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Home > Archives > Previous years: Seminars > Seminars 2020-2021: archives > Reading Mathematical Texts 2020–2021

Axis History and philosophy of mathematics

Reading Mathematical Texts 2020–2021

This seminar is organized around a presentation of a primary source and the issues it raises, followed by a reading of this edited and translated source. A session can last up to 3 hours, and is conducted by experienced researchers, doctoral students, or even Master’s students. The working language is French or English depending on the case.

This seminar has a variation in the form of a cuneiform text reading seminar for those interested in cuneiform writing (in this case contact C. Proust christine.proust ( (at) )

The assessment for students of the Lophiis Master may consist of a written analysis of one of the texts presented at the seminar.

Organisers : Agathe Keller, Karine Chemla, (CNRS, CHSA, SPHere), and the associated group: H. Amini, F. Cornu, Christine Proust (CNRS, CHSA, SPHere), C. Singh, G. Toucas, A. Trouillot, A. Reynaud

SCHEDULE 2020-2021

On Mondays, 2pm – 5pm, Room Gris, 734A,
University of Paris, ampus Diderot, Building Condorcet, 4, rue Elsa Morante, 75013 Paris *

Dates 2020/10/19/ 11/23 12/14 2021/1/25 02/15 postponed! 03/1 03/29 05/03 06/14
Monday October 19 !! 2pm–3:30pm !!
  • Hasan Amini (University of Teheran) [online]
    A delicate method for the calculation of π in an anonymous 15th century text in Arabic
    In the history of mathematics, π as a special number and an important ratio has been calculated by various mathematical methods, invented to produce a better approximation. Al-Kāshī, a Persian astronomer and mathematician of the 14-15th century, is mostly known for his calculation of π correctly to 9 sexagesimal digits. In this reading/seminar,, we will decipher and study an abridged Arabic mathematical text, which is devoted to a different method to compute π. This anonymous text from the 15th century, referring to al-Kāshī, evidently is supplementary to his work, presenting a method with two different approximations for the computation of π.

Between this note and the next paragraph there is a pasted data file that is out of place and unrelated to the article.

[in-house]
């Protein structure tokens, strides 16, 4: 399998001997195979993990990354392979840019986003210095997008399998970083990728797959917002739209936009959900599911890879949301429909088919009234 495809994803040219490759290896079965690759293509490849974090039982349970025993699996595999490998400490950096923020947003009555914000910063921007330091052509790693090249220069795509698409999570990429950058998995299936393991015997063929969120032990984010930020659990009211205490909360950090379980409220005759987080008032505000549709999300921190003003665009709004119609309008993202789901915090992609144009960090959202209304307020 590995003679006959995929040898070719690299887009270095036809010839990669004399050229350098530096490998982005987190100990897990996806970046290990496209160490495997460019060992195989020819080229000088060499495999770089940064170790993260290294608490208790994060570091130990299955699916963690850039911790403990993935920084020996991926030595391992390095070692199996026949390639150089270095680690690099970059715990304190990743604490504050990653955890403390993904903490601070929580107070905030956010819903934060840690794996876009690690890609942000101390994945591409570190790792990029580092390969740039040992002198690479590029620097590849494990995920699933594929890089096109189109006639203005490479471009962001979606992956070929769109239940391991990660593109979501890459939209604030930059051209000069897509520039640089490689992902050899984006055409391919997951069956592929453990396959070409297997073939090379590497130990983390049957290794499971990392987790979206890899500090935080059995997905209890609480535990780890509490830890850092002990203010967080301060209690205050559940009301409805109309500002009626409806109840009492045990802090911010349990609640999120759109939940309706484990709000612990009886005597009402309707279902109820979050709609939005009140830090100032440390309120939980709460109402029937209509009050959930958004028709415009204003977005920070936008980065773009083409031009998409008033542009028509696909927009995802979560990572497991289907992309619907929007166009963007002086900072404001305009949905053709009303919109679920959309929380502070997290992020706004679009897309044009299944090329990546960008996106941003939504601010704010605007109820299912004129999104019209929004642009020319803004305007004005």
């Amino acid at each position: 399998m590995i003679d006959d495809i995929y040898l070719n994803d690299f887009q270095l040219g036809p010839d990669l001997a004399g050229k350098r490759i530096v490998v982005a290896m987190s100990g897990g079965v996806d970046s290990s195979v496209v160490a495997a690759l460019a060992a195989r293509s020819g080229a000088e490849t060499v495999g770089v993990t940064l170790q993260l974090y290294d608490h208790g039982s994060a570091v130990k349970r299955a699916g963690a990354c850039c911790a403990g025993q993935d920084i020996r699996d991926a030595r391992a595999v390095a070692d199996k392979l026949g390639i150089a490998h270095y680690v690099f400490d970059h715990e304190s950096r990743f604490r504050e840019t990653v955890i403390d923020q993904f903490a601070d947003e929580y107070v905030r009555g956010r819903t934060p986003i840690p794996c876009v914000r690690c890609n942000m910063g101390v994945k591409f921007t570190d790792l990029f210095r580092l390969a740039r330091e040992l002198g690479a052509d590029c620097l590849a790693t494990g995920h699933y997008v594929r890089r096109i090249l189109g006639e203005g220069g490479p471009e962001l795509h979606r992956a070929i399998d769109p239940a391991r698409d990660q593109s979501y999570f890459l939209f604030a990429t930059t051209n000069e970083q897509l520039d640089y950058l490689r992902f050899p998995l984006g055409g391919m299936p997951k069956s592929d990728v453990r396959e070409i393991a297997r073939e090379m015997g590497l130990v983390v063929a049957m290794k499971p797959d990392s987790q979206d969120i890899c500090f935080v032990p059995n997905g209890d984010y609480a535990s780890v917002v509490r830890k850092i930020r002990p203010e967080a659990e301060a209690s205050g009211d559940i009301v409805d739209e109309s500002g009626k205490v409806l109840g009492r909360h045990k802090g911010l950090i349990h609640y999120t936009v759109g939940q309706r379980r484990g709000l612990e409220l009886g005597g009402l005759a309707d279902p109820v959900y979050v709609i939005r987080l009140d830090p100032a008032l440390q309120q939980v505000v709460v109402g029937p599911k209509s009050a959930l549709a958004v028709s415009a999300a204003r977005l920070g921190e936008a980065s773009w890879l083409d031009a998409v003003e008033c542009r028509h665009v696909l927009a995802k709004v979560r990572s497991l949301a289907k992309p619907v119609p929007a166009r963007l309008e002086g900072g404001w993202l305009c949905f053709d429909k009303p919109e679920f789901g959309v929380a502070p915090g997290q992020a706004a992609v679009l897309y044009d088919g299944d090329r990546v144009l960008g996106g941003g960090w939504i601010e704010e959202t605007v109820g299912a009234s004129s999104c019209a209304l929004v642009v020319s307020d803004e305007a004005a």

Monday November 23 !! 2pm–3:30pm !!

  • Alexei Volkov (National Tsing-Hua University, Hsinchu, Taiwan)
    Analogical reasoning in traditional Chinese mathematics: Calculation of areas and volumes in the ’Mathematical procedures of Nine Categories’ (Jiu zhang suan shu 九章算術)
    The analogical argument in pre-modern (and, especially, pre-Buddhist) Chinese thought has been discussed by a number of authors; their discussions provided a variety of interpretations of the phenomenon of analogical reasoning in China. While the authors almost unanimously stressed the importance of analogy and analogical argument in traditional China, they made – in formal or informal way – no attempts to provide a unified interpretation of Chinese analogical reasoning. Instead, they offered a number of case studies, most often dealing with excerpts from philosophical texts, while numerous cases of analogical reasoning found in scientific (or “proto-scientific”, or “pseudo-scientific”) texts have remained untreated, if not unnoticed. This lack of interest to the use of analogy in scientific texts is regrettable, especially because the logic of their authors can be, at least in some cases, reconstructed with some degree of certainty on the basis of understanding of the subject matter these texts contain in terms of respective modern disciplines, while the original meaning of the authors of philosophical texts still remains a matter of debate.